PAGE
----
In their latest attempt to shield Monsanto from accountability, House Republicans have seized upon the flawed and biased reporting of a Reuters journalist whose work has emerged as a key lobbying tool for the embattled agrichemical company as it faces lawsuits, regulatory threats and a wave of awful press coverage about allegations of improper influence over research.
For decades, the EPA has been assuring U.S. citizens that glyphosate formulations are safe to use despite a total lack of safety data on the “inert” ingredients, including polyethoxylated tallow amine (POEA). The latest FOIA documents released by U.S. Right to Know show EPA “scrambling” to get data on these chemicals, even as it continues to assure the public there is no cause for concern.
“And indeed, the EPA has been a stalwart supporter of Monsanto Co.’s claims of safety, assuring the public that there is nothing to fear from the company’s cocktail of chemicals. But internal agency documents, released in response to a Freedom of Information Act (FOIA) lawsuit, indicate that as recently as last year, the agency had holes in its data files when it comes to the actual Roundup formulations used by consumers, farmers and others around the world. The documents also raise questions about how and why regulators for years have failed to require robust testing on what is the world’s most widely used weed killer.”
Internal documents by Monsanto scientists also confirm a lack of safety testing on the other ingredients in glyphosate herbicides:
“In a 2002 email also obtained as part of discovery in the court case, a Monsanto scientist writes to a colleague, “we are in pretty good shape with glyphosate but vulnerable with surfactants. What I’ve been hearing from you is that this continues to be the case with these studies – Glyphosate is OK but the formulated product (and thus the surfactant) does the damage.” In another 2002 email between the same Monsanto colleagues, the scientist writes, “Even though no testing requirements have been implemented for several years now, this damn endocrine crap just doesn’t go away, does it.”
Read read this important Huffington Post article “Internal EPA Documents Show Scramble For Data On Monsanto’s Roundup Herbicide” written by Veteran Journalist and research director of U.S. Right to Know Cary Gillam (7 August 2017) in full at: http://www.huffingtonpost.com/entry/5988dd73e4b030f0e267c6cd
A law firm released documents indicating connections between Monsanto corporation and Henry I. Miller and other academics. They suggest academics either volunteered or were asked to ghost-write articles defending Monsanto products. Other documents revealed a contractual relationship between Monsanto and A. Wallace Hayes, the former editor of a scientific journal, Food and Chemical Toxicology. Hayes retracted a peer-reviewed paper showing glyphosate and GE corn could harm rats.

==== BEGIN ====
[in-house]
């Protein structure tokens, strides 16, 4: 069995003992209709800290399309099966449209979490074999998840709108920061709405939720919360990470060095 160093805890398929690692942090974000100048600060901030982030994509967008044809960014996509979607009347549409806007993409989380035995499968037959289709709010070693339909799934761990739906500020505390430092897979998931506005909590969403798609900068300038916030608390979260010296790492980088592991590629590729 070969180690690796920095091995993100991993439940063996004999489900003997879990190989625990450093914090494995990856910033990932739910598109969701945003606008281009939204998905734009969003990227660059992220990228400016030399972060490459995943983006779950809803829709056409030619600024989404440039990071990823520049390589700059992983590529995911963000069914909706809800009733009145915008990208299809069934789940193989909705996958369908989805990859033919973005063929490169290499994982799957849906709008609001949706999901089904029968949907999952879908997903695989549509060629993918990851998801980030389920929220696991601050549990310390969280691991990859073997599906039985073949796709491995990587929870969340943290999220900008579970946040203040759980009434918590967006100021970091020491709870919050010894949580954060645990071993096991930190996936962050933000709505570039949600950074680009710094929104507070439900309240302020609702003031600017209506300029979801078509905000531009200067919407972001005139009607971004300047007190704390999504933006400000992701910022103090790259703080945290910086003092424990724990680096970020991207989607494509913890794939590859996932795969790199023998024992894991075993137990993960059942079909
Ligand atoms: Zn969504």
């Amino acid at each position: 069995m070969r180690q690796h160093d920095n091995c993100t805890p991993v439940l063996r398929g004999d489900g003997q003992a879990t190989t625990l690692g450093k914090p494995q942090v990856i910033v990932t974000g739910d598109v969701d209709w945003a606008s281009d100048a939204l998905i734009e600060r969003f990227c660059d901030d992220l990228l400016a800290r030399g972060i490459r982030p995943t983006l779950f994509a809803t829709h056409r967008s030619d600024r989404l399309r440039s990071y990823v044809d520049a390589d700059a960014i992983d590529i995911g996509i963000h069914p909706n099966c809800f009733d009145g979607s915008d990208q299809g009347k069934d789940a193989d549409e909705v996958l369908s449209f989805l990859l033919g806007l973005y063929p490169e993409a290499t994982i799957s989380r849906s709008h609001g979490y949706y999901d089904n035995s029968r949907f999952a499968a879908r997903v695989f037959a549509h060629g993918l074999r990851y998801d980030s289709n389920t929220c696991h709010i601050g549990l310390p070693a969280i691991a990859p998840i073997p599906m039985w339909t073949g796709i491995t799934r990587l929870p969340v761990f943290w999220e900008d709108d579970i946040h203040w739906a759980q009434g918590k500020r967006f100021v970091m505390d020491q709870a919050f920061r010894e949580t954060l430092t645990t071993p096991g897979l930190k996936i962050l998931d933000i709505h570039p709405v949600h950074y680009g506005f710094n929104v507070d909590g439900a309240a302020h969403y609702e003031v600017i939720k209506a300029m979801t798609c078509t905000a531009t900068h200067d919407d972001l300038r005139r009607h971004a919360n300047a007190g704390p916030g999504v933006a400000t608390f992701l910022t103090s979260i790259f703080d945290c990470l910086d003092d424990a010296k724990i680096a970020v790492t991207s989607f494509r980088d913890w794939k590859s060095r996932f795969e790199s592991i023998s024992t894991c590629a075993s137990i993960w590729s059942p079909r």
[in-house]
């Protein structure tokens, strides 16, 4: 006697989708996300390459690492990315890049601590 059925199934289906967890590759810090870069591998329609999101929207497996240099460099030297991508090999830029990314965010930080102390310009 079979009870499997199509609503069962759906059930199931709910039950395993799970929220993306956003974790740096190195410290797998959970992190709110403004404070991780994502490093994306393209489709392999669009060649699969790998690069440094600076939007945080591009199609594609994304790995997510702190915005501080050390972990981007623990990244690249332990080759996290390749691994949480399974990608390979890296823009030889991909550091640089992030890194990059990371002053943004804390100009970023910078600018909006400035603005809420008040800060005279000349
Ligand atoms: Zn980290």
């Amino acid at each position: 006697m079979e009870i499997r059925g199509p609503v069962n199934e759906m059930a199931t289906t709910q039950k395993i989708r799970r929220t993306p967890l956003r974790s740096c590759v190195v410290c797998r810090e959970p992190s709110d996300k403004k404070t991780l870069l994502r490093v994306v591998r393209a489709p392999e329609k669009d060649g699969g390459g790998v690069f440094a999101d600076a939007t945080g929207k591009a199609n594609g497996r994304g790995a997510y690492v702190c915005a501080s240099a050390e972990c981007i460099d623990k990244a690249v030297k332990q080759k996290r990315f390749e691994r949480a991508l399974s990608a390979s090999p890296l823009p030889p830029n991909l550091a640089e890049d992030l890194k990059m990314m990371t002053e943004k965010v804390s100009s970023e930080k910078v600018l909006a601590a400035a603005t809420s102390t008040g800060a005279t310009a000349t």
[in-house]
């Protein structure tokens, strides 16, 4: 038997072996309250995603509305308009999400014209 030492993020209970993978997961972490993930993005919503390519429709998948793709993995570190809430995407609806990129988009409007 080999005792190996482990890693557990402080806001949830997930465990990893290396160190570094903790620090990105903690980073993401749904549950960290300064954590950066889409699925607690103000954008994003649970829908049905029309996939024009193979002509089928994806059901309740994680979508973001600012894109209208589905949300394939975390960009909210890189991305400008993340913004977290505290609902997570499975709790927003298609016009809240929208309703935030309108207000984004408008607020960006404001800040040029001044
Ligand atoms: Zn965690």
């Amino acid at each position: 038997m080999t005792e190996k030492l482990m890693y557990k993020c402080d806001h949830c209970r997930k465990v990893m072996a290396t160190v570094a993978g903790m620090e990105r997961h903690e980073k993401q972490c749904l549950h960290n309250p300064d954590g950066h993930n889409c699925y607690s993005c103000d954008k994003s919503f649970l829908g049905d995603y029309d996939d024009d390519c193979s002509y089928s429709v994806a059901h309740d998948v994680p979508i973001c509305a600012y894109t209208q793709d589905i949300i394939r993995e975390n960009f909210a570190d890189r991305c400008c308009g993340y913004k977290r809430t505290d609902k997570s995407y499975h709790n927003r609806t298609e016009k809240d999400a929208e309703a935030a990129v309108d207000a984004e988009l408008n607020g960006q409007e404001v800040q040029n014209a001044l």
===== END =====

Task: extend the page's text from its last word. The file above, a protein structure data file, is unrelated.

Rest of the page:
Read the full article, “Monsanto Emails Raise Issue of Influencing Research on Roundup Weed Killer” by Danny Hakim at the NYT (1 August 2017) : https://www.nytimes.com/2017/08/01/business/monsantos-sway-over-research-is-seen-in-disclosed-emails.html?_r=0&module=ArrowsNav&contentCollection=Business%20Day&action=keypress®ion=FixedLeft&pgtype=article
Collusion between Monsanto and academics was revealed by previous FOIA requests, including documents released two years ago by the group US Right to Know. This story was covered by Independent Science News in: https://www.independentsciencenews.org/science-media/the-puppetmasters-of-academia-ny-times-left-out/
A 30-year U.S. Environmental Protection Agency senior official is leaving federal service today convinced that her agency is being steered in a disastrously wrong direction, according to her farewell message posted today by Public Employees for Environmental Responsibility (PEER). She is an eyewitness to the wreckage wreaked by Administrator Scott Pruitt and his cadre of political appointees.
Stacy Malkan on the steady attacks on IARC for its calling glyphosate a “possible carcinogen”.
“One key weapon in industry’s arsenal has been the reporting of Kate Kelland, a veteran Reuters reporter based in London.
With two industry-fed scoops and a special report, reinforced by her regular beat reporting, Kelland has aimed a torrent of critical reporting at the WHO’s International Agency for Research on Cancer (IARC), portraying the group and its scientists as out of touch and unethical, and leveling accusations about conflicts of interest and suppressed information in their decision-making.”
Original article posted here: